Also of interest, both to gardeners and others interested in reducing the amount of garbage they bring to the curb (or perhaps extending the life of the garbage disposal), the Hamilton County Waste and Recycling District is sponsoring composting seminars. The closest to Amberley is the seminar to be held in Deer Park on April 26th at 6:00 PM. With the Amberley Green Garden opening in April, anyone interested in gardening on the Green is encouraged to attend. Space is limited, so call Susan Schumacher at 946-7734 to register.

Look for these yard signs indicating a We THRIVE! project coming soon.
Speaking of Amberley's Community Garden, we are about a month away from rolling out the carpet on this fully-funded initiative made possible by Hamilton County Public Health's We THRIVE! grant. The flyer is available HERE and we hope to see you growing some fresh veggies this summer. Plots are 9'x15' and will rent for $50. Families who do not think they can handle an entire plot are encouraged to find another family to share with. The entire garden will be fenced with 7.5' high deer fencing that is practically invisible to the eye until you are upon it. The bottom will be reinforced with chicken wire in order to keep out burrowing animals. We will provide the water, hoses, and garden carts. This is a great opportunity to get to know each other in a fun and productive setting and I hope you will join the Wolf family in this gardening adventure. We will be using organic practices, in keeping with current trends in healthy food practices. Check out the Amberley Village We THRIVE! page on the Watch Us Thrive website.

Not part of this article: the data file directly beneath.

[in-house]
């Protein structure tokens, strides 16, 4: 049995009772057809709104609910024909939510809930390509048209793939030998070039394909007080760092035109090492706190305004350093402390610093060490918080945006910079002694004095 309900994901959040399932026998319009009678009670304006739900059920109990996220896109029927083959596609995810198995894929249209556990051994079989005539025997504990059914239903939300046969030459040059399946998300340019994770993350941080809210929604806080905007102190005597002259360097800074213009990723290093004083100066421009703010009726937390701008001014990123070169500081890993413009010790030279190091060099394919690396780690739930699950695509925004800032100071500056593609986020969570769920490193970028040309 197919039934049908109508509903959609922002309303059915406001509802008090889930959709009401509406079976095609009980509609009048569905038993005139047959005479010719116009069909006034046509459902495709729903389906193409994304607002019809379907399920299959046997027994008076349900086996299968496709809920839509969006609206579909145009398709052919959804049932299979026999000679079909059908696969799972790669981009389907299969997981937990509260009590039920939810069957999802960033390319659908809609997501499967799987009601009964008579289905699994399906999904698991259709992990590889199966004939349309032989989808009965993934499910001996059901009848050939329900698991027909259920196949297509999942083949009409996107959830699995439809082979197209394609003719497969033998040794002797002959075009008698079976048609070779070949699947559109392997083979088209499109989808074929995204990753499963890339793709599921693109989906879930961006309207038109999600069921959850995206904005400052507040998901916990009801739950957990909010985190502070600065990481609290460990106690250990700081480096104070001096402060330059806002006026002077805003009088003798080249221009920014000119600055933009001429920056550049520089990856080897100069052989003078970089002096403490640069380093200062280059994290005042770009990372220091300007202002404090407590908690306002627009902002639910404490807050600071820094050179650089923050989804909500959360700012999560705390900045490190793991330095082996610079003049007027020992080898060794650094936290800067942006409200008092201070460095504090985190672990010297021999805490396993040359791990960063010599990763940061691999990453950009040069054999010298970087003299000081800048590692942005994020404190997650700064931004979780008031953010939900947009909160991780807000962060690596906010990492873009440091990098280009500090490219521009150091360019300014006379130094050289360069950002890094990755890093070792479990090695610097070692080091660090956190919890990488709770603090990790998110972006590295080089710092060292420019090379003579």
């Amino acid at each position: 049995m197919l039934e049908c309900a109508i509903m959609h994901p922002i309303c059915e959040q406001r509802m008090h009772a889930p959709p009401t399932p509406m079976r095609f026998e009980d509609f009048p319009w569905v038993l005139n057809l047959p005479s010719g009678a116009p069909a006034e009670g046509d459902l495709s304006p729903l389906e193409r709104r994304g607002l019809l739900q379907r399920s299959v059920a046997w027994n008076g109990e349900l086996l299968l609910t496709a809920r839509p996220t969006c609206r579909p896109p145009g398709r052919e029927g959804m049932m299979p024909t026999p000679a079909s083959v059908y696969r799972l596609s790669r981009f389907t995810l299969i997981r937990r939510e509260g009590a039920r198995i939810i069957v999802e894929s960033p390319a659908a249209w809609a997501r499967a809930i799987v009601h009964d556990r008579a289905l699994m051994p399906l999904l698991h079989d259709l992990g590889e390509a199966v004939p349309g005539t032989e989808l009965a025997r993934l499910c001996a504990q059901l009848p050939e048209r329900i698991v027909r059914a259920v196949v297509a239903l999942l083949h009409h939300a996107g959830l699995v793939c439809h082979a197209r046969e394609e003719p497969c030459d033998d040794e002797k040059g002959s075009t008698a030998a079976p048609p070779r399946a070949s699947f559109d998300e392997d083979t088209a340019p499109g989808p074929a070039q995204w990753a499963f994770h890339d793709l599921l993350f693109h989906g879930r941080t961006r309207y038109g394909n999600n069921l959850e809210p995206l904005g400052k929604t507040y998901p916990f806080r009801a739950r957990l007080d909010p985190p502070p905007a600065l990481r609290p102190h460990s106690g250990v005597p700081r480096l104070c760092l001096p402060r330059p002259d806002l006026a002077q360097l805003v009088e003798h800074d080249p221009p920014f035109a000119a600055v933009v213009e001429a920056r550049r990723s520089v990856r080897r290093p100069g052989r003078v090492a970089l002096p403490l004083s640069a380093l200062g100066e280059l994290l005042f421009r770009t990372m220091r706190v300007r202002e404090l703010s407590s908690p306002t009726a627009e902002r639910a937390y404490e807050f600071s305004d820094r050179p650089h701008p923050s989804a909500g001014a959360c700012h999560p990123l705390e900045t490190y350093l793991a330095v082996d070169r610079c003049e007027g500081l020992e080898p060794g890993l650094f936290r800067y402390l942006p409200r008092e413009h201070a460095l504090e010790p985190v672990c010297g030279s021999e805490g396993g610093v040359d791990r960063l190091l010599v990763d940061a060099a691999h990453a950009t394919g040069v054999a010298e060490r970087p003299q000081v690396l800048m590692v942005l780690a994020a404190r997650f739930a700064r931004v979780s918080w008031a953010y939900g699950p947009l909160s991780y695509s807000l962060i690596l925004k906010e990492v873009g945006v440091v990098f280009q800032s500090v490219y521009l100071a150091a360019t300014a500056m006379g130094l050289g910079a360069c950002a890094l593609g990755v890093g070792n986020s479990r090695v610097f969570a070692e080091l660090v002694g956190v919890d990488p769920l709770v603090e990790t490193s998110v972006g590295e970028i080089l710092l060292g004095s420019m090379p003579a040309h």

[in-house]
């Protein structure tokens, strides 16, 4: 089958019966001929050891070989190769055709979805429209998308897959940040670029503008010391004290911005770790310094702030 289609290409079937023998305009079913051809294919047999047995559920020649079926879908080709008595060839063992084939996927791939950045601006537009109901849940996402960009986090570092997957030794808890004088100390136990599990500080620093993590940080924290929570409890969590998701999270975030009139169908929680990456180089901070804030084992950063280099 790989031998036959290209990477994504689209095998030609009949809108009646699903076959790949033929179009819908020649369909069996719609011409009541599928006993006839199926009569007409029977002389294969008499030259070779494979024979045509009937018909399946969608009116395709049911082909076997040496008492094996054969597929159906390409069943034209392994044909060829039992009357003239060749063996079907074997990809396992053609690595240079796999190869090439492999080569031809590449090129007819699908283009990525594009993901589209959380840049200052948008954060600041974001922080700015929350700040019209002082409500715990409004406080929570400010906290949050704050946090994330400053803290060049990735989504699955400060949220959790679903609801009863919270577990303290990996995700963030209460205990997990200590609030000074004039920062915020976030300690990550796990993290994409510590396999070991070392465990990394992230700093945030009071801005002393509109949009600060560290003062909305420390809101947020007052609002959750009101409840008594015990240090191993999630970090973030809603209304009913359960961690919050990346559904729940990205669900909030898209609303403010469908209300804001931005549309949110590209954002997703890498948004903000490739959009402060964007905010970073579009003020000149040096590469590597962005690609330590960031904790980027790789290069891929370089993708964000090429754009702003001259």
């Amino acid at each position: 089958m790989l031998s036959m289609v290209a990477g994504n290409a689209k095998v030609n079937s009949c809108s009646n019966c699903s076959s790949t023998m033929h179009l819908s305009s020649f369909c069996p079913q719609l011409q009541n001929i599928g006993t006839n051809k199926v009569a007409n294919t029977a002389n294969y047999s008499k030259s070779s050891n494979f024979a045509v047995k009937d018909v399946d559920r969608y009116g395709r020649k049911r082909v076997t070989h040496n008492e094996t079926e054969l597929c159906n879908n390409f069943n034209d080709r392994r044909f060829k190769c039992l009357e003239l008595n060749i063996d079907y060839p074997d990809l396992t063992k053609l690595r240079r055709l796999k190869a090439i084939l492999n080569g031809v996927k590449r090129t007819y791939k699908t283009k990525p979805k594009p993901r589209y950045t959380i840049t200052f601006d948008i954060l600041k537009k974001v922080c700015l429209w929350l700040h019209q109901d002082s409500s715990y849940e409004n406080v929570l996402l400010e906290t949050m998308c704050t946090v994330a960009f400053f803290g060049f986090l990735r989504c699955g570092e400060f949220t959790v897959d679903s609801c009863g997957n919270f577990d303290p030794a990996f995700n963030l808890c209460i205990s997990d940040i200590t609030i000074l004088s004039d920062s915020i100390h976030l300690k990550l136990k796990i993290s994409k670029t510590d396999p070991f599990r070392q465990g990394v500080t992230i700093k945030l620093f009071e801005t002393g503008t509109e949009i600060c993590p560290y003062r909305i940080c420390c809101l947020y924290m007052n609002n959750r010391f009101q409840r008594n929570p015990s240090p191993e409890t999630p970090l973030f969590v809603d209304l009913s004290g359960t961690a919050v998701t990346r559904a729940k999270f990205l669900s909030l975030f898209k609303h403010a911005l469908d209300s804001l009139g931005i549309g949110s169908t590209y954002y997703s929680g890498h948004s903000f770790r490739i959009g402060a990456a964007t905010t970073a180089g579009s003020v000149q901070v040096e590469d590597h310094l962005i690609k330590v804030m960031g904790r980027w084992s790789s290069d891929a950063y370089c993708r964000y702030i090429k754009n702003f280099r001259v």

There is always something going on in the Village, but I try to keep these posts as brief as possible and I also try to keep my imposition on YOUR email inbox as minimal as possible. Don't forget to subscribe to the Village e-news at

Sunday, March 11, 2012

A Gathering Place